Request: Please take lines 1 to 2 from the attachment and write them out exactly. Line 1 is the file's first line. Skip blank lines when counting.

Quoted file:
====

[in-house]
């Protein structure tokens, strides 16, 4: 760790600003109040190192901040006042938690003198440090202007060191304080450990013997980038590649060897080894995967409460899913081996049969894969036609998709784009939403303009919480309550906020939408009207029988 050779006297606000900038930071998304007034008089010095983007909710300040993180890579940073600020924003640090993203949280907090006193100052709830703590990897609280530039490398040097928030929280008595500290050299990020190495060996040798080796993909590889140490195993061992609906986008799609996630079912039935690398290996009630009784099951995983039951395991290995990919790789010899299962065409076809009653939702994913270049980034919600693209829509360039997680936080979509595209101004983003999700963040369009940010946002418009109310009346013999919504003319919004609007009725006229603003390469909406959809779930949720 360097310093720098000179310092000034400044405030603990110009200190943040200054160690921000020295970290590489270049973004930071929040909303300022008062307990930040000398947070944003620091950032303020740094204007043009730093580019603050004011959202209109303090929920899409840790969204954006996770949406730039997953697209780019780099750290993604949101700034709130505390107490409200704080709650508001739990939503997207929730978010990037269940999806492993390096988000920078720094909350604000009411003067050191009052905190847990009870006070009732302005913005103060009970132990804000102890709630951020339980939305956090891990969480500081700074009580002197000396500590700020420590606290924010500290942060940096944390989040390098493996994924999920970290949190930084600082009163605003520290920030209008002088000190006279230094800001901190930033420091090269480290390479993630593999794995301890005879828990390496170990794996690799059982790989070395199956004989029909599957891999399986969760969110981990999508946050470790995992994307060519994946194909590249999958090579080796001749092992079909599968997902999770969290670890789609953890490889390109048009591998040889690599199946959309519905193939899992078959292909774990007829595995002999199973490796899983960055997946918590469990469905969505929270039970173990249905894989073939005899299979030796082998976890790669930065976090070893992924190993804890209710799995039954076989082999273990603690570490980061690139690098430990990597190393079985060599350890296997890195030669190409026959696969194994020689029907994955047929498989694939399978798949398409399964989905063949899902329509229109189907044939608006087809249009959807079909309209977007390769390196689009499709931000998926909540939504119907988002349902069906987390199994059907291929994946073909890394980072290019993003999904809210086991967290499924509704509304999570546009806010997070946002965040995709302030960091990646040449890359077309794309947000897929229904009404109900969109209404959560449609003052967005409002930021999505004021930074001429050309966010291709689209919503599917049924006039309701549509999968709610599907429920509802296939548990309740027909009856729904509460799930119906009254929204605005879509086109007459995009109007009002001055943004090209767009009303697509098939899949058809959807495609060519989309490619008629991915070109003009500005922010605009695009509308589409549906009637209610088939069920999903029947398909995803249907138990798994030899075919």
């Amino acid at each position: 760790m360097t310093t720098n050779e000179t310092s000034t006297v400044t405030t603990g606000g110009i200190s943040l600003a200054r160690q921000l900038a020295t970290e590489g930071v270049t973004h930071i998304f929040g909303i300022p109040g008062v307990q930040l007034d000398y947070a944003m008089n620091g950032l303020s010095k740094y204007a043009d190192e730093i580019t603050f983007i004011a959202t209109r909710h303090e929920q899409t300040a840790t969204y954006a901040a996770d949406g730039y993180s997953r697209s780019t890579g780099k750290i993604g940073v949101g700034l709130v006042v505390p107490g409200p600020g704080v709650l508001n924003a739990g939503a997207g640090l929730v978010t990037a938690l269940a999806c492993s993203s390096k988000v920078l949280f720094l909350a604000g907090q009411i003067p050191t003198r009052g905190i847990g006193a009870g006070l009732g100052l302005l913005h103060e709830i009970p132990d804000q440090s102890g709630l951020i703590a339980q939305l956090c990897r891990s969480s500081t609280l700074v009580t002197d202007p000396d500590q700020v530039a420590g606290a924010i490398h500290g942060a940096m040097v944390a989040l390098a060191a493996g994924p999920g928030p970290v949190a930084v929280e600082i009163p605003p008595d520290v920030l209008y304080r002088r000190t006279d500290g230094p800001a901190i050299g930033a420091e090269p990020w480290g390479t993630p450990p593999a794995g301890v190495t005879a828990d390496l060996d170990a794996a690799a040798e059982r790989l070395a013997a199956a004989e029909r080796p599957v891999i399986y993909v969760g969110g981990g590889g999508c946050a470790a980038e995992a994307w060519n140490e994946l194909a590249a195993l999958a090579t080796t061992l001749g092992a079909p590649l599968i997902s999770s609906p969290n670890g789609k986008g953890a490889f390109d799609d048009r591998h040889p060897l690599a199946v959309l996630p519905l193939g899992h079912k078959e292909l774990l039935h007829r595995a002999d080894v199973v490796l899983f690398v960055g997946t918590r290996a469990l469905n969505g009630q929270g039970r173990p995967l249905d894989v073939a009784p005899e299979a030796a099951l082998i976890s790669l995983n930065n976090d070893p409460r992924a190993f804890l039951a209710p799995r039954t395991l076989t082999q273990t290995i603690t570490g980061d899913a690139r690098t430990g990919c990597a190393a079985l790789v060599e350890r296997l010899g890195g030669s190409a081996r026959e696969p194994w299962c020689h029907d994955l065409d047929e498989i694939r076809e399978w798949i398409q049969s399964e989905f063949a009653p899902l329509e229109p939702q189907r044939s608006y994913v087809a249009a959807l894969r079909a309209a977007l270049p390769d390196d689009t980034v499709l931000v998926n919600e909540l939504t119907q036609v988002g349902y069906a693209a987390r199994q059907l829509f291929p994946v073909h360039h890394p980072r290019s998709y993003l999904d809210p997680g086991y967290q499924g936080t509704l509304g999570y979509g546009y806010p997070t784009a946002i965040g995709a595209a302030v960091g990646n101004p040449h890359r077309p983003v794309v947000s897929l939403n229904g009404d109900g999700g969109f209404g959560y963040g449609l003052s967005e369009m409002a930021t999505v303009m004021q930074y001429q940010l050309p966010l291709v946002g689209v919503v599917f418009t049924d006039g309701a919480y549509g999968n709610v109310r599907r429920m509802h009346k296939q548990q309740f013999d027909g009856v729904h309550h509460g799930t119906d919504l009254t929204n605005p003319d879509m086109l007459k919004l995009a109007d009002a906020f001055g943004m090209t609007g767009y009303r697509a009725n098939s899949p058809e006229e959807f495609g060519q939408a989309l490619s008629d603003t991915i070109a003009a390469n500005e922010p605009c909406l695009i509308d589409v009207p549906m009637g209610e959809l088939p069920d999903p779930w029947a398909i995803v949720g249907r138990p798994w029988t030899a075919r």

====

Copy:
[in-house]
């Protein structure tokens, strides 16, 4: 760790600003109040190192901040006042938690003198440090202007060191304080450990013997980038590649060897080894995967409460899913081996049969894969036609998709784009939403303009919480309550906020939408009207029988 050779006297606000900038930071998304007034008089010095983007909710300040993180890579940073600020924003640090993203949280907090006193100052709830703590990897609280530039490398040097928030929280008595500290050299990020190495060996040798080796993909590889140490195993061992609906986008799609996630079912039935690398290996009630009784099951995983039951395991290995990919790789010899299962065409076809009653939702994913270049980034919600693209829509360039997680936080979509595209101004983003999700963040369009940010946002418009109310009346013999919504003319919004609007009725006229603003390469909406959809779930949720 360097310093720098000179310092000034400044405030603990110009200190943040200054160690921000020295970290590489270049973004930071929040909303300022008062307990930040000398947070944003620091950032303020740094204007043009730093580019603050004011959202209109303090929920899409840790969204954006996770949406730039997953697209780019780099750290993604949101700034709130505390107490409200704080709650508001739990939503997207929730978010990037269940999806492993390096988000920078720094909350604000009411003067050191009052905190847990009870006070009732302005913005103060009970132990804000102890709630951020339980939305956090891990969480500081700074009580002197000396500590700020420590606290924010500290942060940096944390989040390098493996994924999920970290949190930084600082009163605003520290920030209008002088000190006279230094800001901190930033420091090269480290390479993630593999794995301890005879828990390496170990794996690799059982790989070395199956004989029909599957891999399986969760969110981990999508946050470790995992994307060519994946194909590249999958090579080796001749092992079909599968997902999770969290670890789609953890490889390109048009591998040889690599199946959309519905193939899992078959292909774990007829595995002999199973490796899983960055997946918590469990469905969505929270039970173990249905894989073939005899299979030796082998976890790669930065976090070893992924190993804890209710799995039954076989082999273990603690570490980061690139690098430990990597190393079985060599350890296997890195030669190409026959696969194994020689029907994955047929498989694939399978798949398409399964989905063949899902329509229109189907044939608006087809249009959807079909309209977007390769390196689009499709931000998926909540939504119907988002349902069906987390199994059907291929994946073909890394980072290019993003999904809210086991967290499924509704509304999570546009806010997070946002965040995709302030960091990646040449890359077309794309947000897929229904009404109900969109209404959560449609003052967005409002930021999505004021930074001429050309966010291709689209919503599917049924006039309701549509999968709610599907429920509802296939548990309740027909009856729904509460799930119906009254929204605005879509086109007459995009109007009002001055943004090209767009009303697509098939899949058809959807495609060519989309490619008629991915070109003009500005922010605009695009509308589409549906009637209610088939069920999903029947398909995803249907138990798994030899075919």